Claremont North East Precinct

With the need for sensitive infill on everyone’s agenda, its useful to review the background and outcome of one of Perth’s successful urban revitalisation projects. On behalf of the Town of Claremont, TBB was tasked with preparing a Structure Plan to guide the future development of the Claremont North East Precinct, being the land surrounding Claremont Oval, to take advantage of this high amenity location immediately opposite the Claremont train station and Town Centre. Best practice planning and urban design fundamentals were applied when developing the preferred Concept Design for the project, which established the vision for the precinct to:

  • Create places for people, which are well-used, safe, comfortable, varied and attractive, and are distinctive and offer variety, choice and fun.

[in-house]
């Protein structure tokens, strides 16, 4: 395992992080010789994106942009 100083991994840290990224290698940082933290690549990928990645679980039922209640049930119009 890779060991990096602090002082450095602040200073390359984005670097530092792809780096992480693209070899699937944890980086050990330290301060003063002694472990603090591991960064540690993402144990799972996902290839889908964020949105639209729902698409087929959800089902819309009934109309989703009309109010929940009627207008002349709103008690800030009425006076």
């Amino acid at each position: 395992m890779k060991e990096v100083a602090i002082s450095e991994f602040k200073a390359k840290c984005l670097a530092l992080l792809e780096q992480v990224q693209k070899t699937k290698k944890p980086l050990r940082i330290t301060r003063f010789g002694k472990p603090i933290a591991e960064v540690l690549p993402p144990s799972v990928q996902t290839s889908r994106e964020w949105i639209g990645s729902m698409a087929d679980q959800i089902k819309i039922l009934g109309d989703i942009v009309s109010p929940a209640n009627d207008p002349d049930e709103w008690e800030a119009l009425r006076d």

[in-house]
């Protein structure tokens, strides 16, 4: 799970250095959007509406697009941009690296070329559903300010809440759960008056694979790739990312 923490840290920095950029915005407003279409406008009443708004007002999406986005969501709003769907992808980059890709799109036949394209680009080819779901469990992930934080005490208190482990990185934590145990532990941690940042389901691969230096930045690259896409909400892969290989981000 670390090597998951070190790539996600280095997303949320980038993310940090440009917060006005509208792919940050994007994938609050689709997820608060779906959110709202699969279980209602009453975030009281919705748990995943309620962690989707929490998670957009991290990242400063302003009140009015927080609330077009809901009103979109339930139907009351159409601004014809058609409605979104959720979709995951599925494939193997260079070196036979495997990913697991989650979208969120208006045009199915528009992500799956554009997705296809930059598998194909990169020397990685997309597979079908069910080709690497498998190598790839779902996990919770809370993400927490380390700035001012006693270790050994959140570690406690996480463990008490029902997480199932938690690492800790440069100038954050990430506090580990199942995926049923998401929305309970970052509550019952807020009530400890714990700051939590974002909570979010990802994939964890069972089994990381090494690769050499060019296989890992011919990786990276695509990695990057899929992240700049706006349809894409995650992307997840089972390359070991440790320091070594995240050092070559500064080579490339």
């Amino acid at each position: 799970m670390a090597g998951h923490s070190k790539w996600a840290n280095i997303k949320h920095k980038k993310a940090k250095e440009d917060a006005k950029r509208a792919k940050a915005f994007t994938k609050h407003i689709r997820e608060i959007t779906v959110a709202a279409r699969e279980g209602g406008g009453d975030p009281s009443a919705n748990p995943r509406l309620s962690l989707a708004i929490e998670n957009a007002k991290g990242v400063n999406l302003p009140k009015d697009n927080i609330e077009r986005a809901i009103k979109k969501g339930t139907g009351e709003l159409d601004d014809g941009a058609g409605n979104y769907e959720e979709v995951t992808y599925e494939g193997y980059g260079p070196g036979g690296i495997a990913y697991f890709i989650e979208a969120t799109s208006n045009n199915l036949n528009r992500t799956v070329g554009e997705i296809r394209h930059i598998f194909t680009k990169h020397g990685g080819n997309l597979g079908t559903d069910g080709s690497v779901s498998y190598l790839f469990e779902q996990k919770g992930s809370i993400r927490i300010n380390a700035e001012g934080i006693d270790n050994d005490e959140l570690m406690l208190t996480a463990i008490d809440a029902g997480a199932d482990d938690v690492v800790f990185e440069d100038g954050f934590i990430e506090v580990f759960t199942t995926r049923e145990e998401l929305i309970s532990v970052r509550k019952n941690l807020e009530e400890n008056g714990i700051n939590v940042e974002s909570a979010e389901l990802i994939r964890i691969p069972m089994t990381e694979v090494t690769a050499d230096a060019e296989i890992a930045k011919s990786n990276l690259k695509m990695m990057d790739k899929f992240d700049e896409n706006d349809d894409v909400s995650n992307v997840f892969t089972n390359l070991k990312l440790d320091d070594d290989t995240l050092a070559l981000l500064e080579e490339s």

• Enrich the qualities of the existing urban environment, encouraging a distinctive response that arises from, and complements its setting, with urban design that interprets and builds upon historic character and community values.
  • Make connections, for people to be integrated physically and visually with their surroundings, and to get around by foot, bicycle, public transport and car.
  • Work with the landscape, to strike a balance between the natural and man-made environment and utilise the site’s intrinsic resources – the landform, landscape and ecology – to maximise amenity and sustainability.
  • Mix uses and forms to create stimulating, enjoyable and convenient places that meet a variety of demands from the widest possible range of users, amenities and social groups and weave together different building forms, uses, tenures and densities.